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Pub Musicians by GusO'Connor-Doolin
Pub Musicians by Gus O’Connor-Doolin

Microphone Technique

Traditionally, folk singing was undertaken without the aid of microphones, and the instruments were played unplugged.

Even today, this arrangement is well suited to the more intimate “sing-around” style sessions held in relatively small, squarish rooms. Larger venues on the other hand, always require amplification, and even small to moderate-sized venues call for a degree of sound reinforcement when the acoustics are bad or – as was the case at our previous venue – the room is long and narrow.

Our own PA system is always set up to reinforce the sound so that everybody, even those right at the back, can hear the performance clearly and at a comfortable volume.

20151112-9514If there’s mic, then you’ll need to use it!
The following advice applies not just to our club but to singing at any “open mic” type of event.  If they provide a microphone, use it!

I hear some singers say they “don’t like using the microphone”. If this is you, then I’m afraid you’ll have to accept it is a necessary evil.

But that’s not to say the microphone is necessarily evil. It’s simply a case of getting used to it.  After all, you’ve taken the trouble of learning your songs, and you want to perform them, so what’s the point if only half the audience can hear you?

In some performance venues, the PA set-up features a foldback monitor, the purpose of which is to enable singers to hear their own voice directly, rather than rely on the second-hand sound reverberating off the far wall of the room. In our venue, the speakers are set up in such a way that you can hear your own voice help you keep time, and keep in tune. It can vastly improve one’s singing technique and add feeling and subtle inflexions that can make a good performance great.

But I don’t like the sound of my own voice“.
What…!! My initial thoughts when someone says that, are that if you truly don’t like the sound of your own voice, why on earth would you want to inflict it upon an audience!

In reality of course, what most people mean when they say that, is that they feel acute embarrassment at hearing their own voice amplified. This only strengthens the case I made in the previous paragraphs. Practice makes perfect. You will soon get used to it, and it will help you train your voice and improve your singing technique.

Professional musician Joe Topping demonstrates good microphone technique
Professional musician Joe Topping demonstrates good microphone technique

Correct use of the microphone
The closer you are to the microphone, the clearer and less “echoey” it will sound.  If your voice sounds too loud for your liking, don’t be afraid to ask the sound engineer to turn the stage monitor down. If you back off too far from the mic, he or she will have to push up the sliders for the front-of-house speakers, with the increased danger of feedback occurring.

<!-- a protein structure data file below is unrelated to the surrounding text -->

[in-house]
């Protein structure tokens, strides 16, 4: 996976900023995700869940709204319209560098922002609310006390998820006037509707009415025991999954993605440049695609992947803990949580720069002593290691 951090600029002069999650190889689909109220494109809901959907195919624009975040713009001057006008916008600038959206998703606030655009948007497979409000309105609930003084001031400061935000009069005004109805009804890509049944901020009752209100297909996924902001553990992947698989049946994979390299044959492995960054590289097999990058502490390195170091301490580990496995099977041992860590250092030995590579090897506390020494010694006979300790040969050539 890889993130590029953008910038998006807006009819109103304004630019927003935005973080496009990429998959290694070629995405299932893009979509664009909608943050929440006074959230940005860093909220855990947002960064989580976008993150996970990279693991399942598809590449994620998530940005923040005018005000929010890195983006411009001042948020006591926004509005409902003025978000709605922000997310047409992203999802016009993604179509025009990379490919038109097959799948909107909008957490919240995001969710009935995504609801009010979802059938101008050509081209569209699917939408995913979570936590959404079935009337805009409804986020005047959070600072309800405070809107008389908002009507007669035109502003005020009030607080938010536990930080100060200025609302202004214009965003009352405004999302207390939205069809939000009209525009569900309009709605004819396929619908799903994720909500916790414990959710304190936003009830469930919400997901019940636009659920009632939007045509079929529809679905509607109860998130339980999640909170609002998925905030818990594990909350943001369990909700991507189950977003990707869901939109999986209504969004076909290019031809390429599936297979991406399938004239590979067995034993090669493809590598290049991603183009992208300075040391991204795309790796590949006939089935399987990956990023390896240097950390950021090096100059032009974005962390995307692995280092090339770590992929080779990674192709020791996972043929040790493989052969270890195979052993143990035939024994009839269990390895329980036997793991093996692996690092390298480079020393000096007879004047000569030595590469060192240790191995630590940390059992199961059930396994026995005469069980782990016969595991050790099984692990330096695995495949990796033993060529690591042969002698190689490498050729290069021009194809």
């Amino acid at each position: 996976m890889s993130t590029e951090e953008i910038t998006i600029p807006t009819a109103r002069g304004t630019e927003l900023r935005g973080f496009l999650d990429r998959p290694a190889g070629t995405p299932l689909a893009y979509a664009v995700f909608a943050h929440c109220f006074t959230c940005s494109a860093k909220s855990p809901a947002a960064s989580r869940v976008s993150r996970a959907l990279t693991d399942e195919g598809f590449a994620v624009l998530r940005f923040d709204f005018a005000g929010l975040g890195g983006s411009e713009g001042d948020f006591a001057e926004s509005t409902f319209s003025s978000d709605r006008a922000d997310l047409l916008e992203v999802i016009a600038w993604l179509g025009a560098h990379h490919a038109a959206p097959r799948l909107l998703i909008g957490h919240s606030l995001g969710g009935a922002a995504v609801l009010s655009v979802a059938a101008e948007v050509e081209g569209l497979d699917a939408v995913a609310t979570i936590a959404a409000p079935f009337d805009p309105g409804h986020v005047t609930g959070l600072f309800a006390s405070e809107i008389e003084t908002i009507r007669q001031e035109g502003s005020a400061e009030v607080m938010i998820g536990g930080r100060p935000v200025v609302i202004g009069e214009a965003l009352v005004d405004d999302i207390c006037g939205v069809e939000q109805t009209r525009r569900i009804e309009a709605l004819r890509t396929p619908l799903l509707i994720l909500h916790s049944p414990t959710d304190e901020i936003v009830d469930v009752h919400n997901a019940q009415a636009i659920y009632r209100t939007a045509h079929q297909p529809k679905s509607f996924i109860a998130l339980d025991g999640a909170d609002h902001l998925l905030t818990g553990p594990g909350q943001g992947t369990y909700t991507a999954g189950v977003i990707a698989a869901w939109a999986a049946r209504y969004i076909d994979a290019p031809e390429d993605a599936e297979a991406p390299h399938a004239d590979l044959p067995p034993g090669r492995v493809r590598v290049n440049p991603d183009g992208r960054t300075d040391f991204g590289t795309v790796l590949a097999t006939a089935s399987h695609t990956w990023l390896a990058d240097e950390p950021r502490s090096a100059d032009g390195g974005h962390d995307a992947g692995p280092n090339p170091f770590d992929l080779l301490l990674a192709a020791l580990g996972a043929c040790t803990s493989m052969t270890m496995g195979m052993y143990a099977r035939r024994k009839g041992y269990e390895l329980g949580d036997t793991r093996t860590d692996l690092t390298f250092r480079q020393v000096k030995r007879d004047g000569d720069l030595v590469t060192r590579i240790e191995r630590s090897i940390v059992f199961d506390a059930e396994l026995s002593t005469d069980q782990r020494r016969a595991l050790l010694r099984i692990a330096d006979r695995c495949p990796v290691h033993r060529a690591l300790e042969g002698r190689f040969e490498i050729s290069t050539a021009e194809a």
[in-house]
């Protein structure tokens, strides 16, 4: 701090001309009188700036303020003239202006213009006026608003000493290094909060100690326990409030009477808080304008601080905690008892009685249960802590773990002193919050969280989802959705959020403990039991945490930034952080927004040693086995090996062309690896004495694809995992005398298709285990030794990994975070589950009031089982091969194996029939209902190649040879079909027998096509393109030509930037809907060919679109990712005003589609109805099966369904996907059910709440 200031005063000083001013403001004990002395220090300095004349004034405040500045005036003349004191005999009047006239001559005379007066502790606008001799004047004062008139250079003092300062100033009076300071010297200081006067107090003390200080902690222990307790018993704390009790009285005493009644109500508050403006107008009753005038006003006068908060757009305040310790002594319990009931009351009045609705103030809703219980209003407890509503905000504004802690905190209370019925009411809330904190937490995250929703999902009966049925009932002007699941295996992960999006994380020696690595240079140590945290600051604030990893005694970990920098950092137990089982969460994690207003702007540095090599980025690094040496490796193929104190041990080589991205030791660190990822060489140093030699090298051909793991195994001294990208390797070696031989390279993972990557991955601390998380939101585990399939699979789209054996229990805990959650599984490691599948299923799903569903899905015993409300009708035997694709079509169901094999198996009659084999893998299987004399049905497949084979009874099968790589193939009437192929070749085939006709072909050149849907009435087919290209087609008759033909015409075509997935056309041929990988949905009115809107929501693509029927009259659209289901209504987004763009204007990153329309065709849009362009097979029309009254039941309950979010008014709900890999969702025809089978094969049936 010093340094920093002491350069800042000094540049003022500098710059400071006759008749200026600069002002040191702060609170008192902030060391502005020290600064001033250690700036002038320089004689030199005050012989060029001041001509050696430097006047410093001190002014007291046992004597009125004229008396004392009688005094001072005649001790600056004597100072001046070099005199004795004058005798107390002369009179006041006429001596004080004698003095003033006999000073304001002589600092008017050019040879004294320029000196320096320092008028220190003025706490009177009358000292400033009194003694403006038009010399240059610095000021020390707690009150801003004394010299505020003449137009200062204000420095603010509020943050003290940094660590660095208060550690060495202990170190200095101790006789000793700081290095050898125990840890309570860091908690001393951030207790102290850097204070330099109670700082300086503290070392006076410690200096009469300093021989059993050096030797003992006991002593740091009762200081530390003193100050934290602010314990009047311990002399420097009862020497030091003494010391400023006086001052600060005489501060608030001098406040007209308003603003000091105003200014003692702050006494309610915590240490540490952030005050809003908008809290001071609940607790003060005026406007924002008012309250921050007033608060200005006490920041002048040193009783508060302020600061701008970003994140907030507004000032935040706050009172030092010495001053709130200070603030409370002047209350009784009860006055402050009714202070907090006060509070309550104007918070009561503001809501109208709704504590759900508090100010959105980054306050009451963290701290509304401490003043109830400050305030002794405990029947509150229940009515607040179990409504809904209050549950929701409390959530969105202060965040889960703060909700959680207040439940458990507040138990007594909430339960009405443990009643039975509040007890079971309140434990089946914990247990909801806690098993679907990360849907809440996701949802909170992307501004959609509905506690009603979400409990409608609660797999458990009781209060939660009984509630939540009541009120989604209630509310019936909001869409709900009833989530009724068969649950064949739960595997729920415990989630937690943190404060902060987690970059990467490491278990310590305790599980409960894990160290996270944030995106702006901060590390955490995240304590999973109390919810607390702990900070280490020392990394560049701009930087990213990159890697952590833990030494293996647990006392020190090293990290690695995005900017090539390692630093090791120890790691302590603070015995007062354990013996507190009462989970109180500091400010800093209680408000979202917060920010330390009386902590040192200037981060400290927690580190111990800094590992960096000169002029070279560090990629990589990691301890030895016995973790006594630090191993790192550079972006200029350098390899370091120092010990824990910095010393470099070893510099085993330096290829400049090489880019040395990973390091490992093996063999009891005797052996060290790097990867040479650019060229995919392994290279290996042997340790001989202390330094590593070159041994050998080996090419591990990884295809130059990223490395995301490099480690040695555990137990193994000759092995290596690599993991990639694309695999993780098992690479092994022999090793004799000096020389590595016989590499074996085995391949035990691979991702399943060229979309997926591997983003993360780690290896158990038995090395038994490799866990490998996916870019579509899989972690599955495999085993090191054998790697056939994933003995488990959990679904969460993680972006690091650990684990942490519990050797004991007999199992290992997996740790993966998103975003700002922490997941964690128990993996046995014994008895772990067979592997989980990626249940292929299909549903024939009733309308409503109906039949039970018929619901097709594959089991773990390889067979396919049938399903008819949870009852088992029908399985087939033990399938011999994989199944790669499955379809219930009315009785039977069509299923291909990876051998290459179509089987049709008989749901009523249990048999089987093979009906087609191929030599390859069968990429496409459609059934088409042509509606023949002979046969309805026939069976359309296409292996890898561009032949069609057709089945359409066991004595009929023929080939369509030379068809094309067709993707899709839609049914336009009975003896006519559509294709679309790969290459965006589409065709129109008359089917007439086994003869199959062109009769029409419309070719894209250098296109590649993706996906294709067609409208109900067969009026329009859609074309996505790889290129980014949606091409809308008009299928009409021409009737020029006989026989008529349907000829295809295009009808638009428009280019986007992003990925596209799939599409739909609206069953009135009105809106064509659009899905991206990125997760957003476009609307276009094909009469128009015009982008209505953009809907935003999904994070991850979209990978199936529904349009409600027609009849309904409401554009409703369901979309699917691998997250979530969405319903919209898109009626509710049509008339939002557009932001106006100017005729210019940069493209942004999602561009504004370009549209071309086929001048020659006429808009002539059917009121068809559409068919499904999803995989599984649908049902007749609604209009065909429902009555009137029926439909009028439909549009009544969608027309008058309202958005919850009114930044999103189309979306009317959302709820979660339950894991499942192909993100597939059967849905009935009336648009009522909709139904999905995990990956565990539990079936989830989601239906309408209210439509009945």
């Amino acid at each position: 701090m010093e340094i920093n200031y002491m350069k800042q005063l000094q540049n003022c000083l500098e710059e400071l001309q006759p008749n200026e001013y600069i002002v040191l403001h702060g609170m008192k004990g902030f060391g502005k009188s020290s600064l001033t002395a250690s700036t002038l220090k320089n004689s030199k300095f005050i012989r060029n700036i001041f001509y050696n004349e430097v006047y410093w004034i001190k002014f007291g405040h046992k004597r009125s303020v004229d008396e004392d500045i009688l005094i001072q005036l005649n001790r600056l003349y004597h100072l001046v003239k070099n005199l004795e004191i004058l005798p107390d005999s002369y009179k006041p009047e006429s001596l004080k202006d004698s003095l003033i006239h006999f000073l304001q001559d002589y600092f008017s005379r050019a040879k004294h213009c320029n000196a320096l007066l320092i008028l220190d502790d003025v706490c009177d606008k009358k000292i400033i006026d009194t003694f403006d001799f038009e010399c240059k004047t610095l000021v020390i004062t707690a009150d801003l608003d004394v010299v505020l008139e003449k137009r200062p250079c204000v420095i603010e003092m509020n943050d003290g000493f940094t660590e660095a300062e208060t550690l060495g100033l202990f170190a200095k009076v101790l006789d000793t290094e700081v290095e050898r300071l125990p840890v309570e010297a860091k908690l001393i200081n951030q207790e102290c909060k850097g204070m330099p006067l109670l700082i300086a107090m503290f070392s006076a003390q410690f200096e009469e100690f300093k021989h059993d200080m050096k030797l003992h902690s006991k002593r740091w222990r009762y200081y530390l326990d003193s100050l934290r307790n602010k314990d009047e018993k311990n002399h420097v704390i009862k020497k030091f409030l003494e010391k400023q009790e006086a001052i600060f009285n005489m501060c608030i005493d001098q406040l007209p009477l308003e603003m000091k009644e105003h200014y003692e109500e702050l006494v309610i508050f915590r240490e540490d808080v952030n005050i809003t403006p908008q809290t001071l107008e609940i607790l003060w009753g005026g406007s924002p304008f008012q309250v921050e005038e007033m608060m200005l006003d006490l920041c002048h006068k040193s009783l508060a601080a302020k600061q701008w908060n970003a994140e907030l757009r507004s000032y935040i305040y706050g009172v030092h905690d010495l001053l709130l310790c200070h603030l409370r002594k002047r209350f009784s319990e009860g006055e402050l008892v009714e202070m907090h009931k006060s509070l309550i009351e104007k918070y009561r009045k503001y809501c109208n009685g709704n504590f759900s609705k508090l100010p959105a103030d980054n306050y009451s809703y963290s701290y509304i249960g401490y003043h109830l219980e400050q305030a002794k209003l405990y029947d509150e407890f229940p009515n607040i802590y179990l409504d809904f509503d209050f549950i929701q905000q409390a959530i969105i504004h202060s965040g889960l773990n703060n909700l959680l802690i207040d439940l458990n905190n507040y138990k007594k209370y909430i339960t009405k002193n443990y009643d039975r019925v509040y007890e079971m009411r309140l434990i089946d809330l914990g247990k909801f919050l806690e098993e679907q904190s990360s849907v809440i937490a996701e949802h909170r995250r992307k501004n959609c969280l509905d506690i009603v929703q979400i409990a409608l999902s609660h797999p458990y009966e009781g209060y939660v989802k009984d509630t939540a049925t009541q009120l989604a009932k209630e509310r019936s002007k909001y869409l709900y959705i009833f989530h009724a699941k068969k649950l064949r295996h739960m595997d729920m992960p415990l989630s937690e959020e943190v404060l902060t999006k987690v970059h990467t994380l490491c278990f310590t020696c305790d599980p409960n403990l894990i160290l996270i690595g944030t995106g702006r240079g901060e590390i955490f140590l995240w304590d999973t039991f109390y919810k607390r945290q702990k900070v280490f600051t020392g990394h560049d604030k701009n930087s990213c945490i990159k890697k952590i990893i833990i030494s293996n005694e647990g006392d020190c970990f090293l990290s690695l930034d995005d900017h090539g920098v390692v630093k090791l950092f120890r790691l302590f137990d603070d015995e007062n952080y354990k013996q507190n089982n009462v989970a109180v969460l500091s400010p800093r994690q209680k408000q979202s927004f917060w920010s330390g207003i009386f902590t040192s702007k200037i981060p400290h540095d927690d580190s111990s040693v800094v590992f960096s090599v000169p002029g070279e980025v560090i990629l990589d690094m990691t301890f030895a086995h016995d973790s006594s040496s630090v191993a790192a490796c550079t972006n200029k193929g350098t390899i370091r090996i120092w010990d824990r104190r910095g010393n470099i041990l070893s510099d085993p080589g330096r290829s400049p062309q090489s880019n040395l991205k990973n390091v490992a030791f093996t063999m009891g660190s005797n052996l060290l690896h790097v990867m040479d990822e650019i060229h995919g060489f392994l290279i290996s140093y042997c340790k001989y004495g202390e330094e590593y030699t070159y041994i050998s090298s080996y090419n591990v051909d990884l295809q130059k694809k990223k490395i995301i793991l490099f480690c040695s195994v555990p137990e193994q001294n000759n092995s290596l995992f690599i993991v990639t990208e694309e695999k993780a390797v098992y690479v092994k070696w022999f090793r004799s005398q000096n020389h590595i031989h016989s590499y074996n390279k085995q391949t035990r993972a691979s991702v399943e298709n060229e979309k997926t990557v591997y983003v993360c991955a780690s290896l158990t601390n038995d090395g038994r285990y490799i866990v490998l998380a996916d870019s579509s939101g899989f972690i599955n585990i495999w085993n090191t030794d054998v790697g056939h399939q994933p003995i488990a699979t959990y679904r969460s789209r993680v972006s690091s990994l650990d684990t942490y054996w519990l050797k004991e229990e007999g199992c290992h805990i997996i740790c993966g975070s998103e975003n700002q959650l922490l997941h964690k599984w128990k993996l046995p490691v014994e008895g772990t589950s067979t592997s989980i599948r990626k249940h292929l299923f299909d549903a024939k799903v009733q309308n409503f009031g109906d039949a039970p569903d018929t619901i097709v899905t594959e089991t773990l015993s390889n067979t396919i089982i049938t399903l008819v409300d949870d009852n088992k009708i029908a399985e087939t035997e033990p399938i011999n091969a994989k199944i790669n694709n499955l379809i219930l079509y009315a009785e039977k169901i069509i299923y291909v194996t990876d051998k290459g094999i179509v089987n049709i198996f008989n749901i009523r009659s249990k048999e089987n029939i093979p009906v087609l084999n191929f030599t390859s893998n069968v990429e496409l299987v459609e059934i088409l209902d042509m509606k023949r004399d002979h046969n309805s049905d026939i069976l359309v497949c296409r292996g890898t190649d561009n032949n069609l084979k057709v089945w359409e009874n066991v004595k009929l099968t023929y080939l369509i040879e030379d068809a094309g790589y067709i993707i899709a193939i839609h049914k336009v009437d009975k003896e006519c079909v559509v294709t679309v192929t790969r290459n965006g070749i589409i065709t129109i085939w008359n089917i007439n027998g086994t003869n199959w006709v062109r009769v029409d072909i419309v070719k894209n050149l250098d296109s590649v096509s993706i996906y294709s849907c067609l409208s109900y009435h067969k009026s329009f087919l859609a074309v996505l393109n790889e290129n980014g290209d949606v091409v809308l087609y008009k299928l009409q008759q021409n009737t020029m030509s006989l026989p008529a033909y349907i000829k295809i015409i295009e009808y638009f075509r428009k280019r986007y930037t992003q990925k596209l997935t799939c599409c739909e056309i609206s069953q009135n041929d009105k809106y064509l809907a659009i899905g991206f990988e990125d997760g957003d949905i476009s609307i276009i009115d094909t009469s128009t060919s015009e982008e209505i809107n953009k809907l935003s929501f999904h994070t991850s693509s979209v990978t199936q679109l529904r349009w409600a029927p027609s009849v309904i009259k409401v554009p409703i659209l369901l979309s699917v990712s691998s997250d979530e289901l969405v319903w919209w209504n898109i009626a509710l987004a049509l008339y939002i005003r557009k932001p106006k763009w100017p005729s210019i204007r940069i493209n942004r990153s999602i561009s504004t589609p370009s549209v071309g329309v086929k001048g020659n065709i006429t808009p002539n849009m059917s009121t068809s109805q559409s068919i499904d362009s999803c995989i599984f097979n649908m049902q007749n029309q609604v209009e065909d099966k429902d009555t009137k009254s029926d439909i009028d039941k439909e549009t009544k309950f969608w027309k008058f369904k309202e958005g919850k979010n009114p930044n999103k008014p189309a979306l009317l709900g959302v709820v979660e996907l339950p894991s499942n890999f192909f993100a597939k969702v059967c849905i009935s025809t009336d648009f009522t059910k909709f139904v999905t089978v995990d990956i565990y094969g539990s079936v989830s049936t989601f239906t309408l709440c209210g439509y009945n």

For the very best results, maintain a distance of between one and six inches from the microphone. Make sure you can hear yourself clearly through the stage monitor and get used to keeping your voice at a consistent volume level throughout (dynamics of the song accepted, of course). And remember, if you move your head from side to side as you sing, every other line is likely to get lost.

mic-noWork with the sound engineers to balancing the levels for your voice and the instruments for you on the stage, and trust them to ensure the front of house speakers sound good from the audience’s perspective. That’s why the mixing desk is (or should be) situated near the back of the auditorium.

Holding the Mic
If you are holding the mic, as opposed to it being on a stand, keep your hand well clear of the basket (see illustration) as this would seriously interfere with the dynamics and increase the chance of feedback.

For the very same reasons, if you move around on the stage, try to keep the back of the microphone pointing at the stage monitor wherever possible.

And finally, remember that your speaking voice is quieter than your singing voice. It’s just as important to get close to the mic when introducing your songs.

If you’ve ever delivered a well-rehearsed joke and only got a laugh from the front row, well now you know the reason! And always introduce your first song. Not only does it help engage with the audience, but it also gives the sound engineer an opportunity to get the levels right before the song starts. For the same reason, guitarists should strum a chord or two, or pick a couple of notes, during this preamble.

You’ve seen seasoned performers noodling on their guitars as they speak. it’s not just to check the strings are in tune, it also acts as an on-the-fly sound check to ensure the instrument and vocals are balanced correctly.

So for great sound, here are your bullet points to remember:

  1. Get close to the mic (between six and nine inches)
  2. Keep the same distance throughout the song
  3. Talk right into the mic when introducing songs
  4. Get used to hearing your voice through the stage monitor
  5. Never back off the mic if you think it’s too loud
  6. Instead, ask the sound engineer for less (or more) volume
  7. Trust the sound man – he’s there to make you sound good.